Here’s a shot of one of Monet’s water lilies paintings in the Orangerie in Paris. Look at the size of it, and stand back and see it as a whole.
Now walk towards it and look at part of it close up.
Isn’t that amazing?
How different the details look from the whole painting! In fact, one of the things which makes such a big impression on me in the Orangerie is just this difference – how does a human being manage to create such a fabulous, whole image which works the way this work by placing small brush-fulls of paint one after the other.
It’s this kind of art which often comes to my mind when I think about the need to understand anything in its details and at the same time in its wholeness.
Recently, BBC Two, made an episode of “Trust me I’m a doctor” focusing on the question of is it possible to reduce your cholesterol level through diet. For the programme the presenter look at three different approaches – sticking to a low fat diet, not changing the diet but adding daily oats, and not changing the diet but adding daily almonds. As an extra, he, himself, did all three (referred to as the “portfolio diet”).
A number of interesting things – including significant levels of reduction of cholesterol in many of the volunteers – the biggest effect being in the presenter himself (I’ll return to that later)
In the almond eating group they concluded there was no over all change – because the average of the group showed little change. In fact, this averaging out effect obscured the reality of what happened – some people in that group experienced a drop in their cholesterol level, but in some it actually increased.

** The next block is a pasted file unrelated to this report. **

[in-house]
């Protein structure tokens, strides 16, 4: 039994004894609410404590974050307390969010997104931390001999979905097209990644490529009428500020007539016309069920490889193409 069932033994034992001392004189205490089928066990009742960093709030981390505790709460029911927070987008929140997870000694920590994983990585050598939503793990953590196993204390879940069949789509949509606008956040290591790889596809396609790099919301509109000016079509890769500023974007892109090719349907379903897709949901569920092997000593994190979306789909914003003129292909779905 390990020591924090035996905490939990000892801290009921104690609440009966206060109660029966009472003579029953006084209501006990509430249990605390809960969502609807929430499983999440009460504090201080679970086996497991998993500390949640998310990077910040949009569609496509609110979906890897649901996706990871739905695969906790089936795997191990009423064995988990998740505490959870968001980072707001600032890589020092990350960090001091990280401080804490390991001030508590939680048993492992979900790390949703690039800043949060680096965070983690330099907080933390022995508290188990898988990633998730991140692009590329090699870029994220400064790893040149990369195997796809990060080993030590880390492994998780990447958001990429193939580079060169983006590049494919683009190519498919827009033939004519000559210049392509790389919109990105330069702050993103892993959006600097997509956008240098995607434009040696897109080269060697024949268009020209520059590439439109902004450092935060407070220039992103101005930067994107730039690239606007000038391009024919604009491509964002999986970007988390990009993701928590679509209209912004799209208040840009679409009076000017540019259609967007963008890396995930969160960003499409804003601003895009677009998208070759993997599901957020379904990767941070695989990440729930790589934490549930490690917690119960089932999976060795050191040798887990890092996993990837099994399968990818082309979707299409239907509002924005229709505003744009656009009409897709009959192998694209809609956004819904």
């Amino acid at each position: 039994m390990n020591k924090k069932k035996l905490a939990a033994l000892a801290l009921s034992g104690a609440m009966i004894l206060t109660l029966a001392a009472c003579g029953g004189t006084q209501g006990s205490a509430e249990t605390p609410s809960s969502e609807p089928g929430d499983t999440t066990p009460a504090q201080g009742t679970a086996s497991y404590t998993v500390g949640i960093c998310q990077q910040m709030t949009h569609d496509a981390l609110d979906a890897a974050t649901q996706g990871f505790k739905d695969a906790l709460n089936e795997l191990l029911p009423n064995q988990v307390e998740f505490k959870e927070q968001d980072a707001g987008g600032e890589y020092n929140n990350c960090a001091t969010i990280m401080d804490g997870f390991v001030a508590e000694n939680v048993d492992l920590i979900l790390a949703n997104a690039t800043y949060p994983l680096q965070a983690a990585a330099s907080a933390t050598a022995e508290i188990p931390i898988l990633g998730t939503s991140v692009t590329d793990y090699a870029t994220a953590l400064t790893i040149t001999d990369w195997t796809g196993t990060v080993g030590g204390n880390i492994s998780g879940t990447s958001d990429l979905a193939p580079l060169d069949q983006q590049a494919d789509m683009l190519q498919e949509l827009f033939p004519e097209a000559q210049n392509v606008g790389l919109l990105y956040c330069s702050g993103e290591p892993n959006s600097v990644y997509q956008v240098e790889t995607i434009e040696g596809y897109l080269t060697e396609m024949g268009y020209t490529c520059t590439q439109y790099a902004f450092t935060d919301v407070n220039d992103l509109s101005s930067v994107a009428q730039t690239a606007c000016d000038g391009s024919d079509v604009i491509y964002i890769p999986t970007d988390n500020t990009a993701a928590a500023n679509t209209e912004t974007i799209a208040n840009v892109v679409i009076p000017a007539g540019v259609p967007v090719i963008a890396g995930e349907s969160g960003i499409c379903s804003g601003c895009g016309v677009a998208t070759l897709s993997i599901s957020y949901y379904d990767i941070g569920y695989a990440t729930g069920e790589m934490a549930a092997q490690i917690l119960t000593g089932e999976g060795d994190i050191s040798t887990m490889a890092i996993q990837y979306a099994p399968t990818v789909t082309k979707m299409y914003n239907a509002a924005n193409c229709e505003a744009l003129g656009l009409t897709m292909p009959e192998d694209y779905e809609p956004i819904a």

For me, this is one of the most interesting findings.
First of all it shows how averaging out and taking only whole group effects obscures the reality of what happens for individuals.
Second, it shows that you can’t take a simple, linear approach to the complexity of a human being – you can’t just add a bit of this or subtract a bit of that and see the same specific effect in every single person. We are all different. And that uniqueness extends to the different results of the “same treatments” (including elements of the diet) in different people. I think the kind of reports which suggest that some particular foodstuff is “bad” or “good” are pretty much always over-simplistic – to the point of being nonsense.
Third, it shows how the “same treatment” can have directly opposite effects in different individuals. We find the same with many forms of treatment – what has a certain effect in some, can induce the exactly opposite effect in others.
So, this part of the programme confirmed for me that we are all different and if we want to help individuals we must always, but always, pay attention to individual experience – it’s no good saying “this works but that doesn’t” based simply on statistical interpretations. Ultimately we have to come back to the reality of a human being’s experience.
The other striking element for me is what the presenter did himself – this “portfolio” diet – which actually consisted of taking a balanced and combined approach.
Time and again when I read about diets I find myself thinking about Michael Pollan’s food rules – “Eat food. Mostly plants. Not too much”.
There are no magic bullets.
Not drugs. And not specific foods.